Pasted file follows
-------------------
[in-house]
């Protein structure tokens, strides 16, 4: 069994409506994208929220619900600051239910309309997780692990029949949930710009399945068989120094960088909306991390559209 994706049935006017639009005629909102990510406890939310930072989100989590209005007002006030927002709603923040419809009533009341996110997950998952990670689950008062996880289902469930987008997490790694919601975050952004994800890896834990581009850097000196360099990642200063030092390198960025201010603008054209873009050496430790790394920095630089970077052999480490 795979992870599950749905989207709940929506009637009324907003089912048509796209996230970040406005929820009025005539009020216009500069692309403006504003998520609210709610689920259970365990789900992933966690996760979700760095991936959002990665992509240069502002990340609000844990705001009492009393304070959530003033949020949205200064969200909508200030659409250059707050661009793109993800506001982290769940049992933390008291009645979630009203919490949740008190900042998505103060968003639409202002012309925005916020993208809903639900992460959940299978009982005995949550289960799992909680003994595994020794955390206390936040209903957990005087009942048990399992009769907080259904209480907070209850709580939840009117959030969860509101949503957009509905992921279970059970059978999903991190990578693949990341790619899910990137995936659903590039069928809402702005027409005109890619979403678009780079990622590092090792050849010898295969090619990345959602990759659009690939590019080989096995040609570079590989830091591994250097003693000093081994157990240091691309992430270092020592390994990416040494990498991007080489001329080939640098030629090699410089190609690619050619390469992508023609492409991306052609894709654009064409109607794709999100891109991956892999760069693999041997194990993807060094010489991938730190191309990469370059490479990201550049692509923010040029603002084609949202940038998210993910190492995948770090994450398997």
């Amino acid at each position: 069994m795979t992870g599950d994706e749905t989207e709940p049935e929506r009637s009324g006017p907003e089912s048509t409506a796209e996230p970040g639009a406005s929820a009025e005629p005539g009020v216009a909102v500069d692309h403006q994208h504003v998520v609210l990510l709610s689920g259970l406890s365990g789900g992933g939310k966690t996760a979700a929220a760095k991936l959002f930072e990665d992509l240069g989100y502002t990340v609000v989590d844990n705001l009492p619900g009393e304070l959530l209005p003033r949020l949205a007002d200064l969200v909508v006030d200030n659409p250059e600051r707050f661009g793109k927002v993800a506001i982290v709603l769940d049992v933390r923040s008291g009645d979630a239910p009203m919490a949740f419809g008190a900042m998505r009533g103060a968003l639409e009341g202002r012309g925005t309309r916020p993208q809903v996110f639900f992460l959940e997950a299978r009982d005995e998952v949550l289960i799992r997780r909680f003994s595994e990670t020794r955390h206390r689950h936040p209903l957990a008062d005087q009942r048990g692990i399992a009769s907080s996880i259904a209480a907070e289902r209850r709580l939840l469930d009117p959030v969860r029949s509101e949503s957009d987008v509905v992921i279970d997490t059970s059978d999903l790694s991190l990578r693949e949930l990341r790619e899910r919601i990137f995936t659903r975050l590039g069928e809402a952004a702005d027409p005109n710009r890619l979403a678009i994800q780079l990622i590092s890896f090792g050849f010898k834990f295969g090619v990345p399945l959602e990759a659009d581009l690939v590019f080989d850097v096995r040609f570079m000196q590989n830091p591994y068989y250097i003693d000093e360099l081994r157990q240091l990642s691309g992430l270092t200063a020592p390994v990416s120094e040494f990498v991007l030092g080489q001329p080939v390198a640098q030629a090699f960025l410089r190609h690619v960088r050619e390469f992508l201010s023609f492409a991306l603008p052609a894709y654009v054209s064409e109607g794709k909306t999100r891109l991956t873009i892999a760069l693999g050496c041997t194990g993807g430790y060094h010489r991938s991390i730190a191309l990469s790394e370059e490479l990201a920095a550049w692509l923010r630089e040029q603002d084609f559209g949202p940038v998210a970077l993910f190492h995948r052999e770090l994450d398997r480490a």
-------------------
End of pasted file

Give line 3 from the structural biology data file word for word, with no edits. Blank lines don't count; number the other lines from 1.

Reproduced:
């Amino acid at each position: 069994m795979t992870g599950d994706e749905t989207e709940p049935e929506r009637s009324g006017p907003e089912s048509t409506a796209e996230p970040g639009a406005s929820a009025e005629p005539g009020v216009a909102v500069d692309h403006q994208h504003v998520v609210l990510l709610s689920g259970l406890s365990g789900g992933g939310k966690t996760a979700a929220a760095k991936l959002f930072e990665d992509l240069g989100y502002t990340v609000v989590d844990n705001l009492p619900g009393e304070l959530l209005p003033r949020l949205a007002d200064l969200v909508v006030d200030n659409p250059e600051r707050f661009g793109k927002v993800a506001i982290v709603l769940d049992v933390r923040s008291g009645d979630a239910p009203m919490a949740f419809g008190a900042m998505r009533g103060a968003l639409e009341g202002r012309g925005t309309r916020p993208q809903v996110f639900f992460l959940e997950a299978r009982d005995e998952v949550l289960i799992r997780r909680f003994s595994e990670t020794r955390h206390r689950h936040p209903l957990a008062d005087q009942r048990g692990i399992a009769s907080s996880i259904a209480a907070e289902r209850r709580l939840l469930d009117p959030v969860r029949s509101e949503s957009d987008v509905v992921i279970d997490t059970s059978d999903l790694s991190l990578r693949e949930l990341r790619e899910r919601i990137f995936t659903r975050l590039g069928e809402a952004a702005d027409p005109n710009r890619l979403a678009i994800q780079l990622i590092s890896f090792g050849f010898k834990f295969g090619v990345p399945l959602e990759a659009d581009l690939v590019f080989d850097v096995r040609f570079m000196q590989n830091p591994y068989y250097i003693d000093e360099l081994r157990q240091l990642s691309g992430l270092t200063a020592p390994v990416s120094e040494f990498v991007l030092g080489q001329p080939v390198a640098q030629a090699f960025l410089r190609h690619v960088r050619e390469f992508l201010s023609f492409a991306l603008p052609a894709y654009v054209s064409e109607g794709k909306t999100r891109l991956t873009i892999a760069l693999g050496c041997t194990g993807g430790y060094h010489r991938s991390i730190a191309l990469s790394e370059e490479l990201a920095a550049w692509l923010r630089e040029q603002d084609f559209g949202p940038v998210a970077l993910f190492h995948r052999e770090l994450d398997r480490a």